Coollaboratory Liquid Ultra: Application Problems And Clean-Up
The pictures below are staged. But their purpose is to warn you what might happen if you're not careful, or if you don't pull the CPU from its interface before applying the liquid. Even if you're being meticulous, small droplets will separate and run away. So, keep a thin, clean brush handy to deal with them. Don’t spread them or wipe them away; instead, lift them up!
If you have never experienced the sinking feeling of spotting a liquid metal droplet between CPU pins, look at the bottom picture. However, the tiny droplets at the PCB’s edge may be even worse because they're barely visible to the naked eye.
Cleaning with Chemical Agents and a Wire Brush
It's one thing to apply liquid metal. Removing it is an entirely different ballgame. Even popping off the heat sink can be a challenge. It's very easy to pull an AMD processor right out of its locked socket if you're not extra careful. Make life a little easier by starting the process while the processor is still hot, and detach the heat sink by gently turning it left and right. If you roughed both the heat sink and spreader, you're going to be met with resistance. You might be best off mounting a smooth heat sink on a roughed spreader. This combination seems to come apart most easily.
The cleaning agent from Coollaboratory's cleaning set works, but it won't get everything off. Thus, you still have to use the wire brush. Scrape, apply more solvent, wipe, rinse, and repeat. As you might guess, this takes some time.
In the end, you'll probably wind up with two scratched-up surfaces. Luckily, I bought two closed-loop liquid coolers, allowing him to continue testing conventional pastes with a smooth sink.
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As good as the first part!Reply
I loved the toothpaste part. What about Vicks Vaporub? I wonder how that thing would do.Reply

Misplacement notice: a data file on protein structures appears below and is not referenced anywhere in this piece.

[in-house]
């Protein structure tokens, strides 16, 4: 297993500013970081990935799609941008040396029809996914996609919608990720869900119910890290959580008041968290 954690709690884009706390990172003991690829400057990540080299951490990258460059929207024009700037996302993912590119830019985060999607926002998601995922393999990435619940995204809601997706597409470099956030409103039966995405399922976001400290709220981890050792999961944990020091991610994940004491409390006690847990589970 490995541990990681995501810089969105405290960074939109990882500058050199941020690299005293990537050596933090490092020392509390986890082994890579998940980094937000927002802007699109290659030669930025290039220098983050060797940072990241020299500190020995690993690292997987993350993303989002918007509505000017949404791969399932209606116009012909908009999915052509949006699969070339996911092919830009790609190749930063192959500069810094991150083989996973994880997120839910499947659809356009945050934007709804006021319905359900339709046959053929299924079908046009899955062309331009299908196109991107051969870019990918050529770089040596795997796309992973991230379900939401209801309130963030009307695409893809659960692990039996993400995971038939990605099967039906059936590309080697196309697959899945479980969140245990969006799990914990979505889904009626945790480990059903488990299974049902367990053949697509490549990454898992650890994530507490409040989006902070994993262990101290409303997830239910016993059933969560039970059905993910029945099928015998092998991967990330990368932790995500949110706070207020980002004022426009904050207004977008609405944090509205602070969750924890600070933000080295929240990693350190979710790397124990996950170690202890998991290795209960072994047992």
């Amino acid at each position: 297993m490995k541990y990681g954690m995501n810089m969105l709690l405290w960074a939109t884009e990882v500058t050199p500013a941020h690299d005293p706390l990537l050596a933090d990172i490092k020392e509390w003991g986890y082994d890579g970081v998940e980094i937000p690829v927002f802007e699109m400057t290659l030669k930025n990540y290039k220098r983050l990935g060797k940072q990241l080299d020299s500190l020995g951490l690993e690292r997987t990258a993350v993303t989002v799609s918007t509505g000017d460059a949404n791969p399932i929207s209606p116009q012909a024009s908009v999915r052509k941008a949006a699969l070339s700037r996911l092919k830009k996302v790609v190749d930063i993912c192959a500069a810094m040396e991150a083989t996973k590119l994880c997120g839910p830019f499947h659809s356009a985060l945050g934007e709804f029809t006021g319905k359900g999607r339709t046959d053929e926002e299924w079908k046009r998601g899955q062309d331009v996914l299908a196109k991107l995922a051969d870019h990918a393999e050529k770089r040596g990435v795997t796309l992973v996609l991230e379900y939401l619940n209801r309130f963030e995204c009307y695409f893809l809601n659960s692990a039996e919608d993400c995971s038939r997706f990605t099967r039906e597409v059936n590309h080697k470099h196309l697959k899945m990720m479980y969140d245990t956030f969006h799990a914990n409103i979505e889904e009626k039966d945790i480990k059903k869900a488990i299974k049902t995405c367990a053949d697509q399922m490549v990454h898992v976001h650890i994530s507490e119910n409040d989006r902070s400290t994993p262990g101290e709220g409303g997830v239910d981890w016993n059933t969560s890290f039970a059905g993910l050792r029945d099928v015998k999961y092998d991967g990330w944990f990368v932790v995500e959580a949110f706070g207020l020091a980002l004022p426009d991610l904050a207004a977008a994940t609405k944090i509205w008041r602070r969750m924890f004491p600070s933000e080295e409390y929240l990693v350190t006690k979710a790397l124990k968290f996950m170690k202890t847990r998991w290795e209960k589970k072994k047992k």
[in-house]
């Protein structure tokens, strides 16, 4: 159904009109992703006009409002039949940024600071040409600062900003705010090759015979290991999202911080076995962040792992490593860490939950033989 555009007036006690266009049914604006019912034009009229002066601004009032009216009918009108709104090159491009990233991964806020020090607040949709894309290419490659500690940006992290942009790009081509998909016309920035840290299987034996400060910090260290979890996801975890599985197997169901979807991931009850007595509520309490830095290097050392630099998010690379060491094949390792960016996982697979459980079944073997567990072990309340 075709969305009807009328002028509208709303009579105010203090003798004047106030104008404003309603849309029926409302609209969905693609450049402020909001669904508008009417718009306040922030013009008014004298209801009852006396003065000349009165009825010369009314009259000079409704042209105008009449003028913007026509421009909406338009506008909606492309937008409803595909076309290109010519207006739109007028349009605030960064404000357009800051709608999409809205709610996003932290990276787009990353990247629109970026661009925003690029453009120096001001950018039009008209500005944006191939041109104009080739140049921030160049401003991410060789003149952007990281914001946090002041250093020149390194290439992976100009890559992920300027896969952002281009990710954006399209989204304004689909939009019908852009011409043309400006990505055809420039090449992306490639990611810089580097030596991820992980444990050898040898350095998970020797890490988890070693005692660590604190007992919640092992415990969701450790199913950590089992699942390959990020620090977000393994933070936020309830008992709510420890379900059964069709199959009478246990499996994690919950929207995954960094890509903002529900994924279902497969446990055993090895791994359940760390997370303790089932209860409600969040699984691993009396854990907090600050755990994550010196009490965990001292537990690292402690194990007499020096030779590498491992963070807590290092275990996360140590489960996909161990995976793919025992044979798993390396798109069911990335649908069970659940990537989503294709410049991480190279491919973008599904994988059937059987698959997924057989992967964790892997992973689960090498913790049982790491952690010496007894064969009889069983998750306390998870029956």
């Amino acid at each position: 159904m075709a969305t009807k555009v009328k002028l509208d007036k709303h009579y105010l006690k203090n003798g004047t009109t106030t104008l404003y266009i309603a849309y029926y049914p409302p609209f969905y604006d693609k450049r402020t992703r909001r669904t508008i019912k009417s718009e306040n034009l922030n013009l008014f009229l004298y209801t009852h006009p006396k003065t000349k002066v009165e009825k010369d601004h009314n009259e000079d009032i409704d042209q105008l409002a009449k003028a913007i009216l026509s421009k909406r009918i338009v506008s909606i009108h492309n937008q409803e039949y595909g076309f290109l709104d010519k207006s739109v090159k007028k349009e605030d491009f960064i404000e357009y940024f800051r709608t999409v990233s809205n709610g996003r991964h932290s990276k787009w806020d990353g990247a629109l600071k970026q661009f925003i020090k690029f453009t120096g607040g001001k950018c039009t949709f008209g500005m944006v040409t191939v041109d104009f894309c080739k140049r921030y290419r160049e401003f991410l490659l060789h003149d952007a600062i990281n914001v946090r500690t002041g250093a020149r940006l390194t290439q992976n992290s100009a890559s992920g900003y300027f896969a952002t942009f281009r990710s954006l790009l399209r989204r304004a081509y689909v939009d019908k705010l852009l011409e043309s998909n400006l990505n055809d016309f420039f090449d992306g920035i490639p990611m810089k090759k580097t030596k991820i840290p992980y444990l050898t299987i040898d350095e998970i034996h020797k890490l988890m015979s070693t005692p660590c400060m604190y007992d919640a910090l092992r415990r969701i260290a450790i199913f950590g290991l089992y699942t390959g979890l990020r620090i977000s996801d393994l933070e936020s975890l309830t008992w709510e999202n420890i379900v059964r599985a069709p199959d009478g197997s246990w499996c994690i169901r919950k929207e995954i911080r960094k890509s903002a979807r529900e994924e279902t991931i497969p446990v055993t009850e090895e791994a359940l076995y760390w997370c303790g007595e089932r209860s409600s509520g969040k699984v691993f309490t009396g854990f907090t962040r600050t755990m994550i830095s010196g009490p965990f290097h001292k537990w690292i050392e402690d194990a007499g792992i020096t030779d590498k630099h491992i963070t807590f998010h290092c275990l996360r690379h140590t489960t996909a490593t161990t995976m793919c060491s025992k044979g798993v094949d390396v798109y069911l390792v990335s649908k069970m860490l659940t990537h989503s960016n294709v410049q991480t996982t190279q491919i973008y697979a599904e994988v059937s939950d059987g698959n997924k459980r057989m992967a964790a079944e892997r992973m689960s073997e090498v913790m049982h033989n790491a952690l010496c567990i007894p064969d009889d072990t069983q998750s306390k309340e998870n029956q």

Yeaaaa! nice in depth article. Disappointed that cheese was not use as a paste :(Reply
Can you test Antec Formula 7 NANO DIAMOND Thermal Compound?Reply
Great article guys! As a reader for over 10 years pretty much daily, this reminds me of the old Tom's Hardware. These type of in depth articles on enthusiast products are what I love.Reply
A great article, agree the application of the compound, not the compound itself is most important.Reply
Like ledpellet I too am curious about these diamond compounds. Wonder if it offers similar results to the Coollaboratory products with an easier application, or if the results simply don't justify the price. E.g in Australia, Innovation Cooling IC7 Diamond 7 Carat Thermal Compound Paste - 1.5G can be found for as much as $25. The cheapest I have managed to find it for is $15. For that price it would want to be good considering the leading GELID GC Extreme, can be found for around $8.
Adding Ceramique would be greatly appreciated!Reply
Coollaboratory Liquid Ultra isn't all that good after a year of hard use. In fact, it completely hardens / dries. On my X9100 after 9 months of nearly 24/7 100% load, I started seeing high temps and after 1 year auto shut downs while crunching. Turns out it was shutting off because it hit the 105 C thermal protection.Reply
Opened it up; thermal compound was as hard as a rock. has to pocket knife blade and sand it down.
So for longevity it sucks. That is something to consider, not just initial performance, but performance months and years down the road. Especially for laptops that aren't designed to be opened up frequently for repasting.
After trying Liquid Ultra many times and having it fail on me, I've put on Arctic MX-2 that has a supposed 8 year durability rating. Initial performance is great, we'll see how it lasts (been 3 weeks so far).
CLU and Arctic MX-4 are both great products. MX-2 and MX-4 can often be found free after rebate so they are an exceptional value.Reply
More things like this! Articles like this will keep me here more often!Reply